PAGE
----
2.4.2.1. not a question of failure

2.4.2.2. Sensational reports

2.4.2.2.1. Reg

2.4.2.3. AF response

2.4.2.3.1. on Twitter

2.4.3. failure rate exceed refresh rate

2.4.4. like pop statistics, lead to extinction or ineffective service way before that

2.4.5. the report described scenarios — for instance a two-year setback in launching the first GPS III spacecraft — that could lead to deterioration in the quality of GPS service due to delays in building new generations of satellites and past program management problems.

2.4.5.1. note the use of scenarios

2.4.5.2. reduced capability

2.5. Impact

2.5.1. we have had it good

2.5.1.1. the GPS constellation has been operating above the committed performance standard for so long, military and civil users have come to expect a higher level of service, even though this service is not committed to them

2.5.1.2. longer life of satellites

2.5.2. 21 would be ok just less than we have expected

2.5.2.1. some users may see an impact if the constellation were to perform at or near its committed standards.

2.5.3. military targetting

2.5.3.1. The accuracy of precision-guided munitions that rely upon GPS to strike their targets could decrease. To accomplish their mission, military forces would either need to use larger munitions or use more munitions on the same target to achieve the same level of mission success.

2.5.3.2. The risks of collateral damage could also increase.

2.5.3.3. It also uses GPS to direct "smart" bombs and missiles and the GAO report warned that decreased performance could have an impact on military strikes. "The accuracy of precision-guided munitions that rely upon GPS to strike their targets could decrease," the GAO said. "The risks of collateral damage could also increase."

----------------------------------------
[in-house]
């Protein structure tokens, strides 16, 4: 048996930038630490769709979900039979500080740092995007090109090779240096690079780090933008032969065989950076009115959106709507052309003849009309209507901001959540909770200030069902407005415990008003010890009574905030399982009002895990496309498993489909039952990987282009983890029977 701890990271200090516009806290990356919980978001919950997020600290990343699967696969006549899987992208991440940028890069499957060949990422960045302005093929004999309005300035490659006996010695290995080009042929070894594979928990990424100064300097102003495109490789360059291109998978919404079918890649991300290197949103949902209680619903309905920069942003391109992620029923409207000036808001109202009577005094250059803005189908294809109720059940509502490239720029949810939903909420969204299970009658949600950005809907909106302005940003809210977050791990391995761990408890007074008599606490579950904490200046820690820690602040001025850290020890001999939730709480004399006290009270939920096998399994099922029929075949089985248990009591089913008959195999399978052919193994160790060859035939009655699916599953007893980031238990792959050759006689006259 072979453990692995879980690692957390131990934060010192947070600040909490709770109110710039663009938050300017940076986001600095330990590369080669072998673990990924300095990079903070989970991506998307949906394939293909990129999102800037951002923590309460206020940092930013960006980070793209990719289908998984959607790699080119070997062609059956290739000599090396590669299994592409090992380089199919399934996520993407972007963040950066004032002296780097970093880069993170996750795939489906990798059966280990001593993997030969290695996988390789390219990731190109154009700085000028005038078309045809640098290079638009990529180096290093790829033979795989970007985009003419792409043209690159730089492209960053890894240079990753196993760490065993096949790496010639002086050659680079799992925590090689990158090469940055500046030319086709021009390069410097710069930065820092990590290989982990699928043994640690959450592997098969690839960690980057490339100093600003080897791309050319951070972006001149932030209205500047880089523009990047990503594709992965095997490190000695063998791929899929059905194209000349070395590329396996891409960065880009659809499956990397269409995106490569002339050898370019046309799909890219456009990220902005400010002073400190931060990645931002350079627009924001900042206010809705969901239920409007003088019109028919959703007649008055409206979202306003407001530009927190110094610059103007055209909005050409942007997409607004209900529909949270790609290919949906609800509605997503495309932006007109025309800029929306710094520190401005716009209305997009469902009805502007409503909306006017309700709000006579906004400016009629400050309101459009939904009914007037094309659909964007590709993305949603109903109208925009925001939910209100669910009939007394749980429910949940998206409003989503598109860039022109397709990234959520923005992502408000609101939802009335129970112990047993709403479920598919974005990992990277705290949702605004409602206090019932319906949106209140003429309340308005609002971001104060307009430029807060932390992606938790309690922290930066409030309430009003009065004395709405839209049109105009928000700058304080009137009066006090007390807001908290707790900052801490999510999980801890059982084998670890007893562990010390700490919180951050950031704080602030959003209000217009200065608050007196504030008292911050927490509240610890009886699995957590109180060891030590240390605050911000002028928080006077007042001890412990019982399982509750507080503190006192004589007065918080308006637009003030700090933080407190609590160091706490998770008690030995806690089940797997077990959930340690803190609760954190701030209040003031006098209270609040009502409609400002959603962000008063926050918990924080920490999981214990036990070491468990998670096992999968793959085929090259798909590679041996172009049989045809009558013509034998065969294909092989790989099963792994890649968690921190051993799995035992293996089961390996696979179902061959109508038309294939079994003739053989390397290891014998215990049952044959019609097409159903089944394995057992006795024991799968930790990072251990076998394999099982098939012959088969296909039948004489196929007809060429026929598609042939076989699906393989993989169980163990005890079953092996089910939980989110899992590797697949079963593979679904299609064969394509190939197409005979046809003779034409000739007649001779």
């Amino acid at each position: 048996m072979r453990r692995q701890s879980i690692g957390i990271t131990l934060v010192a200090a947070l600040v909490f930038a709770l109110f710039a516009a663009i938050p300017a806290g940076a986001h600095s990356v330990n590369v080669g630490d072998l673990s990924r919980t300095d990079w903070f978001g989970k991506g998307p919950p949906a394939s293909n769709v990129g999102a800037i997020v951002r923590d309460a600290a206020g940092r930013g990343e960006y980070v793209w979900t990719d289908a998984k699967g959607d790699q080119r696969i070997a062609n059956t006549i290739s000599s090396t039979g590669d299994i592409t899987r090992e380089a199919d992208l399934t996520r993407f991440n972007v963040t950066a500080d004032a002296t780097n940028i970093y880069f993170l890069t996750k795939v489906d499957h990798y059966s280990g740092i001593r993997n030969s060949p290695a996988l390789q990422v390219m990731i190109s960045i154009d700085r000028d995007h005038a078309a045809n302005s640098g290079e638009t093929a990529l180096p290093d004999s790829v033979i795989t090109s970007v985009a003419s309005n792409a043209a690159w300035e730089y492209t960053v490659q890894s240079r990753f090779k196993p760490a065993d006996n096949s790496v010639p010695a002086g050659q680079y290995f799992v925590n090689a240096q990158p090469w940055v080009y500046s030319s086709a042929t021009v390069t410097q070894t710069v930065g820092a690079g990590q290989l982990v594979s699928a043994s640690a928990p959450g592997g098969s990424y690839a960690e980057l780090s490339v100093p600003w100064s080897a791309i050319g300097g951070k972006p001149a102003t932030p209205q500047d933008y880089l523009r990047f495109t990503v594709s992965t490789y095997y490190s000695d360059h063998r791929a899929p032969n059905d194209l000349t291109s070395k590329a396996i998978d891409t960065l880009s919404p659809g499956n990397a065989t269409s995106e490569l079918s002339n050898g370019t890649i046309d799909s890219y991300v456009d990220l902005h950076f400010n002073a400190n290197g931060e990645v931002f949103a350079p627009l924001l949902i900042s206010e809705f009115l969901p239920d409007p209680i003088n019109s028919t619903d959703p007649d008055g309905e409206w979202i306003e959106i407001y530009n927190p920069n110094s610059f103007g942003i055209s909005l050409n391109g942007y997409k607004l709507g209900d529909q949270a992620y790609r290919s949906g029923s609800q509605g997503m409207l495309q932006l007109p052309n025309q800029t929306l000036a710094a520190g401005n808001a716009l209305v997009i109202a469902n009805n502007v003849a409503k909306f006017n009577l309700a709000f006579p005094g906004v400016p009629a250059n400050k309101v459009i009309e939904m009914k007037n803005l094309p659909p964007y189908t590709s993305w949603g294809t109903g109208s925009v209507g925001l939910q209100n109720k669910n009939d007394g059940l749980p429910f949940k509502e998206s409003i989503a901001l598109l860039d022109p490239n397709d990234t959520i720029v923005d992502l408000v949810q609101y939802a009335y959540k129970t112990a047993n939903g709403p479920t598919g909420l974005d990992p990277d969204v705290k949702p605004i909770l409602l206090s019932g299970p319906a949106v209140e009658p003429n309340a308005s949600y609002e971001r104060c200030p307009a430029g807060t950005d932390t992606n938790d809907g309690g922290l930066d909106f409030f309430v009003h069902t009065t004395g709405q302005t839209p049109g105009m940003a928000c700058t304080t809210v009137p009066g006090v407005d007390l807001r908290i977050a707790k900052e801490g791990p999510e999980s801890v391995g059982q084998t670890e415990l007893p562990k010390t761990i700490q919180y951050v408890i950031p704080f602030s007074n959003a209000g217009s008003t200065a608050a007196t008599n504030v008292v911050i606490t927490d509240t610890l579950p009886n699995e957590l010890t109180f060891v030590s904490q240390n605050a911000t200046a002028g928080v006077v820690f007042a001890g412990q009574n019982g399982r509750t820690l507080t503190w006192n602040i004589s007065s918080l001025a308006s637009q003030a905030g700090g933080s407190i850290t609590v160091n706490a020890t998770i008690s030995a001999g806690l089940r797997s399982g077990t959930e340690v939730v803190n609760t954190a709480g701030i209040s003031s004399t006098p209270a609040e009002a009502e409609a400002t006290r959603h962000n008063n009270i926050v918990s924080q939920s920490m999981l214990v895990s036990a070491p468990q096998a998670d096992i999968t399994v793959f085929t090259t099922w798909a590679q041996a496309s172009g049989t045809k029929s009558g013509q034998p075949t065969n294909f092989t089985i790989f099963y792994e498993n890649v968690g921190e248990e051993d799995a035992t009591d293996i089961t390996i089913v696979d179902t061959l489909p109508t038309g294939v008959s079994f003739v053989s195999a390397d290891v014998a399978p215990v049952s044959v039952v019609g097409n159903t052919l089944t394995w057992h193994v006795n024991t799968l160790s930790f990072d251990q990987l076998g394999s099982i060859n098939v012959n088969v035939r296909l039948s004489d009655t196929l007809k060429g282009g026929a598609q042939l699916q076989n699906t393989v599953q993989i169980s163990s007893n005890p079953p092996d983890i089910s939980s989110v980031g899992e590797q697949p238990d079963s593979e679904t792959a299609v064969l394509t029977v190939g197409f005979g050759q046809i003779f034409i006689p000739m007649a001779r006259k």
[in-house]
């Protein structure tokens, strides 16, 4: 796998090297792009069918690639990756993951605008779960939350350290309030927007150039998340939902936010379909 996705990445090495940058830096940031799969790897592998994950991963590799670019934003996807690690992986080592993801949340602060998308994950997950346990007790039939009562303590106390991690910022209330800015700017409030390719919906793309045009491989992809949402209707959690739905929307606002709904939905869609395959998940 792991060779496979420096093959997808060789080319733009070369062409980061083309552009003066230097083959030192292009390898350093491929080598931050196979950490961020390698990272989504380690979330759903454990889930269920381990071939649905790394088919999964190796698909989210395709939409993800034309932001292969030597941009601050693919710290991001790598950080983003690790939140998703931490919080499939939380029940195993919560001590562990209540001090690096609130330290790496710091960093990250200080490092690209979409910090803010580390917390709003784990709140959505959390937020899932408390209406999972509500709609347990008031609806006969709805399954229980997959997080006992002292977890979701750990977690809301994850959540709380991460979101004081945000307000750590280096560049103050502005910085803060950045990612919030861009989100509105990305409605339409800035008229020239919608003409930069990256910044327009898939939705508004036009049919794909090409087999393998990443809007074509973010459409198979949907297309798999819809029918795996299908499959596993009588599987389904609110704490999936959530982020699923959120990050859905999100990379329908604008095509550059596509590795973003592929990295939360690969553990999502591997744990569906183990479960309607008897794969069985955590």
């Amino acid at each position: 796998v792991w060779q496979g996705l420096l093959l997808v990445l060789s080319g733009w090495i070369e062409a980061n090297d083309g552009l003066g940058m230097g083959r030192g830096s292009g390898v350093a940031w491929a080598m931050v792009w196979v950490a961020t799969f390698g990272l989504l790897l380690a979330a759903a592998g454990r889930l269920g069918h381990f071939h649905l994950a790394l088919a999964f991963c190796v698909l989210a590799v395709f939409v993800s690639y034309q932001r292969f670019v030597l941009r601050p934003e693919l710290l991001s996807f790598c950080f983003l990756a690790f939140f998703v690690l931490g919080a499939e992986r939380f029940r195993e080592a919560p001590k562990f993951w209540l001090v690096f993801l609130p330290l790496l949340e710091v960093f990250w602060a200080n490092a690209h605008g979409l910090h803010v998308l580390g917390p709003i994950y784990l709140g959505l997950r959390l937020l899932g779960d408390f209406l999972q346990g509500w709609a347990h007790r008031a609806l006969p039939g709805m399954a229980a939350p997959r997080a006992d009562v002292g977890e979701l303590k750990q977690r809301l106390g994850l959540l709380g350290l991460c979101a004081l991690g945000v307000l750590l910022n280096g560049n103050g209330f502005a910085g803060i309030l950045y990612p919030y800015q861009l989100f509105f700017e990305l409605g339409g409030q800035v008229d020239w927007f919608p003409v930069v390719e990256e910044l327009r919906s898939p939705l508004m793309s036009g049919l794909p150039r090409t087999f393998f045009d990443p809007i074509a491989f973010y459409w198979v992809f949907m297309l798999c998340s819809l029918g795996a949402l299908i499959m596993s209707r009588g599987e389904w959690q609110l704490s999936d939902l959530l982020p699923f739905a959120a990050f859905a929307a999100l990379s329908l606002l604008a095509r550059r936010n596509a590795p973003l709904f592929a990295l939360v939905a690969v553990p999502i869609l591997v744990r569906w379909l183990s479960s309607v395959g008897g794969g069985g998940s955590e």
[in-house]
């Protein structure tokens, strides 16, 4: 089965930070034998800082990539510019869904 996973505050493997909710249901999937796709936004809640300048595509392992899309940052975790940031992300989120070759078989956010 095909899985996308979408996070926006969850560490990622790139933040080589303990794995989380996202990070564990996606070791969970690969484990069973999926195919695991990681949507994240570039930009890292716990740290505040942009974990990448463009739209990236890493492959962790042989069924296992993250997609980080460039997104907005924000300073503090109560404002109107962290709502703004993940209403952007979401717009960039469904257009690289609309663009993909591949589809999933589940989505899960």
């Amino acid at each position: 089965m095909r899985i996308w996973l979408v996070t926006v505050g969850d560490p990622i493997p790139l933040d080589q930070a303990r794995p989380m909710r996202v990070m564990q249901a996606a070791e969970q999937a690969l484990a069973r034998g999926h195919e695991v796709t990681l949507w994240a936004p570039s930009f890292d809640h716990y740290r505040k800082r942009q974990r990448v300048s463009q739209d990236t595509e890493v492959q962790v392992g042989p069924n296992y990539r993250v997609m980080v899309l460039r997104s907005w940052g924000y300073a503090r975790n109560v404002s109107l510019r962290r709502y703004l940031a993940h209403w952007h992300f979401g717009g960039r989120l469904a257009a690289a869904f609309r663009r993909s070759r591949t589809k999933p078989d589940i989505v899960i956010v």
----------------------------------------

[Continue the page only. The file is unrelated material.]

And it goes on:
2.5.4. “The GPS constellation isn’t an on-or-off thing,” James told the subcommittee members, adding as an example, “We can adjust the constellation to put less accuracy over a less populated area.”

2.5.5. graceful failure and not so much a gap

2.5.5.1. “We’re using the term gap and that sounds pretty black and white, but the GPS constellation degrades more gracefully because of the number of satellites,”

2.6. Current State

2.6.1. In recent years, because numerous satellites have exceeded their design life, the constellation has grown to 31 active satellites of various generations.

2.7. Constellation Survival Analysis

2.7.1. + satellite reliability

2.7.1.1. the reliability curves associated with new blocks of GPS satellites are based solely on engineering and design analysis instead of actual on-orbit performance,

2.7.1.2. this estimated long-term probability of maintaining a 24-satellite constellation could change once actual on-orbit performance data become available.

2.7.1.3. block IIA satellites were designed to last only 7.5 years on average, they have actually lasted about twice as long.

2.7.1.4. If GPS IIF satellites were to last twice as long as their currently estimated mean life expectancy of 11.5 years, the probability of maintaining a larger constellation would increase, but the long-term probability of maintaining the 24-satellite constellation would not improve significantly

2.7.1.5. the operational life of a GPS satellite tends to be limited by the amount of power that its solar arrays can produce. This power level declines over time as the solar arrays degrade in the space environment until eventually they cannot produce enough power to maintain all of the satellite’s subsystems.

2.7.1.6. we obtained information from the Air Force predicting the reliability for 77 GPS satellites—each of the 31 current (on-orbit) and 46 future GPS satellites—as a function of time.

2.7.1.6.1. Each satellite’s total reliability curve defines the probability that the satellite will still be operational at a given time in the future.

2.7.1.6.2. It is generated from the product of two reliability curves—a wear-out reliability curve defined by the cumulative normal distribution, and a random reliability curve defined by the cumulative Weibull distribution.